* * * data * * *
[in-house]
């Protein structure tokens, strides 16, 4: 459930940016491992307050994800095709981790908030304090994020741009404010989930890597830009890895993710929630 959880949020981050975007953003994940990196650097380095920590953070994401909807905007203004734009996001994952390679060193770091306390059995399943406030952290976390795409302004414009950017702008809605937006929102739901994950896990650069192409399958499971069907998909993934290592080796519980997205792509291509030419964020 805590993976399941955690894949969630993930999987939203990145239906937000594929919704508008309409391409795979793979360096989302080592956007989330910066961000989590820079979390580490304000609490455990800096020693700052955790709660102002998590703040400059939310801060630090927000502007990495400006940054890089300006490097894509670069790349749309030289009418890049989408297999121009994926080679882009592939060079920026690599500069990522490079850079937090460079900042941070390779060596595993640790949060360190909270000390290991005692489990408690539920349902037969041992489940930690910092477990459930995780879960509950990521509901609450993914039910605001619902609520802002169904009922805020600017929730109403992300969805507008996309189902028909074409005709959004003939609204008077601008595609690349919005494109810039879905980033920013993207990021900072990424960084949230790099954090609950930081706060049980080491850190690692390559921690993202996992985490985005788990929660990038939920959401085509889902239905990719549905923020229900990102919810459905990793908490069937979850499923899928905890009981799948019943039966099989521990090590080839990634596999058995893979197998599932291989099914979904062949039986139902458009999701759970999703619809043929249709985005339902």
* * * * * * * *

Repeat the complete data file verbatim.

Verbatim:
[in-house]
């Protein structure tokens, strides 16, 4: 459930940016491992307050994800095709981790908030304090994020741009404010989930890597830009890895993710929630 959880949020981050975007953003994940990196650097380095920590953070994401909807905007203004734009996001994952390679060193770091306390059995399943406030952290976390795409302004414009950017702008809605937006929102739901994950896990650069192409399958499971069907998909993934290592080796519980997205792509291509030419964020 805590993976399941955690894949969630993930999987939203990145239906937000594929919704508008309409391409795979793979360096989302080592956007989330910066961000989590820079979390580490304000609490455990800096020693700052955790709660102002998590703040400059939310801060630090927000502007990495400006940054890089300006490097894509670069790349749309030289009418890049989408297999121009994926080679882009592939060079920026690599500069990522490079850079937090460079900042941070390779060596595993640790949060360190909270000390290991005692489990408690539920349902037969041992489940930690910092477990459930995780879960509950990521509901609450993914039910605001619902609520802002169904009922805020600017929730109403992300969805507008996309189902028909074409005709959004003939609204008077601008595609690349919005494109810039879905980033920013993207990021900072990424960084949230790099954090609950930081706060049980080491850190690692390559921690993202996992985490985005788990929660990038939920959401085509889902239905990719549905923020229900990102919810459905990793908490069937979850499923899928905890009981799948019943039966099989521990090590080839990634596999058995893979197998599932291989099914979904062949039986139902458009999701759970999703619809043929249709985005339902």